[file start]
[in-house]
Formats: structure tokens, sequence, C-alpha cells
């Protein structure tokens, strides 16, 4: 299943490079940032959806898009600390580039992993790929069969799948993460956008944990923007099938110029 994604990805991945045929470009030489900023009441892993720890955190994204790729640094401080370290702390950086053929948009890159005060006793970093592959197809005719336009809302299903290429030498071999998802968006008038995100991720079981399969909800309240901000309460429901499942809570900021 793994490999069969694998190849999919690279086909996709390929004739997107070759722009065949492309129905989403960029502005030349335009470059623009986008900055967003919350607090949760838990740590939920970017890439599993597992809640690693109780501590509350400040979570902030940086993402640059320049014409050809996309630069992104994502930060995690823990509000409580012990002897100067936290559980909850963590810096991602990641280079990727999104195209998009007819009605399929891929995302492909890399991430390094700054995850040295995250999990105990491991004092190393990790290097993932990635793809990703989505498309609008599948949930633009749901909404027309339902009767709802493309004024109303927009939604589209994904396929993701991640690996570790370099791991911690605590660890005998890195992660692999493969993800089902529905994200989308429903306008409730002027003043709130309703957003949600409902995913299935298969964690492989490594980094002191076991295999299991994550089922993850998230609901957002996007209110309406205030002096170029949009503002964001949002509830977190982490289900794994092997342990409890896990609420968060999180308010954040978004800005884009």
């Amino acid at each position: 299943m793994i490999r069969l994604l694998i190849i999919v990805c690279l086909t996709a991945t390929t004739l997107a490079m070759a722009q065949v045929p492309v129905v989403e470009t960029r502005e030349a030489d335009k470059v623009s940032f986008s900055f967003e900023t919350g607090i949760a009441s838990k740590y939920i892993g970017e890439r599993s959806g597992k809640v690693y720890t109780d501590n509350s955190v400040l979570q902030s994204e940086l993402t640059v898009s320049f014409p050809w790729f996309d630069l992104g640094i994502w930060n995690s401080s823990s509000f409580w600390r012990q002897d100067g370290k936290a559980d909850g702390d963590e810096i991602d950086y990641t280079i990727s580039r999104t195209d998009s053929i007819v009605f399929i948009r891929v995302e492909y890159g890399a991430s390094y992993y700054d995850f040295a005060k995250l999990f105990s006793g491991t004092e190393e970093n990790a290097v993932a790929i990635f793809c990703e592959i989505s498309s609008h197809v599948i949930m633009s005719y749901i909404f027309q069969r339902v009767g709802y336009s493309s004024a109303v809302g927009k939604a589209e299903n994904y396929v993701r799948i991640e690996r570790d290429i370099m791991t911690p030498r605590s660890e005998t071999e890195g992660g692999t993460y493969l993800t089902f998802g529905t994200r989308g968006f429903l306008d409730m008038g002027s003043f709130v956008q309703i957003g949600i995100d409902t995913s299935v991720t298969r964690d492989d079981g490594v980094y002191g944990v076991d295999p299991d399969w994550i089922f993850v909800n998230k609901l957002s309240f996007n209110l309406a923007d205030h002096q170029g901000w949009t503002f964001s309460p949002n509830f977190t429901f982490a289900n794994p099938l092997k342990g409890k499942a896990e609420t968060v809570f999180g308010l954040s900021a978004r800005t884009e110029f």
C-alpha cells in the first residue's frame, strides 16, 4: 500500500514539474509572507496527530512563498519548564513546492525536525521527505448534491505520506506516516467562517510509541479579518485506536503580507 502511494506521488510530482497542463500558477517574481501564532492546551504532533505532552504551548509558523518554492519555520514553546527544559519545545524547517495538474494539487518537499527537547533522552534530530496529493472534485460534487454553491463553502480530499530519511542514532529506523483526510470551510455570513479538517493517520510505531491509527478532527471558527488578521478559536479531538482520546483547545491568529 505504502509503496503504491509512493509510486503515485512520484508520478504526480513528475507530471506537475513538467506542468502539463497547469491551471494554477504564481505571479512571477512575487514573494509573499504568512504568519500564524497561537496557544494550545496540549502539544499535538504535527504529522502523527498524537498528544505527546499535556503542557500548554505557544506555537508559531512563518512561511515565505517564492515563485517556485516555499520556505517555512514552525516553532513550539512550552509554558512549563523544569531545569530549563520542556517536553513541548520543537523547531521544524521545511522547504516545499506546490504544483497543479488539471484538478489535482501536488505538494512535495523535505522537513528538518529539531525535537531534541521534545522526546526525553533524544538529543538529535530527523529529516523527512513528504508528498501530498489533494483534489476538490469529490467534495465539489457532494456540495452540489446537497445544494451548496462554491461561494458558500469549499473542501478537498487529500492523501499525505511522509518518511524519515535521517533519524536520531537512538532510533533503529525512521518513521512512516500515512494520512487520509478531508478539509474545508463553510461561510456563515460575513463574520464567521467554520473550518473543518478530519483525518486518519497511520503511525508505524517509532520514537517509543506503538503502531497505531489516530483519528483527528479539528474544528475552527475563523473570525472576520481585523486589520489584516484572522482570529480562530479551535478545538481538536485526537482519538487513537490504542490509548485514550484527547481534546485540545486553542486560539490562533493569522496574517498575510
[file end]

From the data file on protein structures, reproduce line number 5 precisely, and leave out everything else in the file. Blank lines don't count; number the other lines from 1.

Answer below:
C-alpha cells in the first residue's frame, strides 16, 4: 500500500514539474509572507496527530512563498519548564513546492525536525521527505448534491505520506506516516467562517510509541479579518485506536503580507 502511494506521488510530482497542463500558477517574481501564532492546551504532533505532552504551548509558523518554492519555520514553546527544559519545545524547517495538474494539487518537499527537547533522552534530530496529493472534485460534487454553491463553502480530499530519511542514532529506523483526510470551510455570513479538517493517520510505531491509527478532527471558527488578521478559536479531538482520546483547545491568529 505504502509503496503504491509512493509510486503515485512520484508520478504526480513528475507530471506537475513538467506542468502539463497547469491551471494554477504564481505571479512571477512575487514573494509573499504568512504568519500564524497561537496557544494550545496540549502539544499535538504535527504529522502523527498524537498528544505527546499535556503542557500548554505557544506555537508559531512563518512561511515565505517564492515563485517556485516555499520556505517555512514552525516553532513550539512550552509554558512549563523544569531545569530549563520542556517536553513541548520543537523547531521544524521545511522547504516545499506546490504544483497543479488539471484538478489535482501536488505538494512535495523535505522537513528538518529539531525535537531534541521534545522526546526525553533524544538529543538529535530527523529529516523527512513528504508528498501530498489533494483534489476538490469529490467534495465539489457532494456540495452540489446537497445544494451548496462554491461561494458558500469549499473542501478537498487529500492523501499525505511522509518518511524519515535521517533519524536520531537512538532510533533503529525512521518513521512512516500515512494520512487520509478531508478539509474545508463553510461561510456563515460575513463574520464567521467554520473550518473543518478530519483525518486518519497511520503511525508505524517509532520514537517509543506503538503502531497505531489516530483519528483527528479539528474544528475552527475563523473570525472576520481585523486589520489584516484572522482570529480562530479551535478545538481538536485526537482519538487513537490504542490509548485514550484527547481534546485540545486553542486560539490562533493569522496574517498575510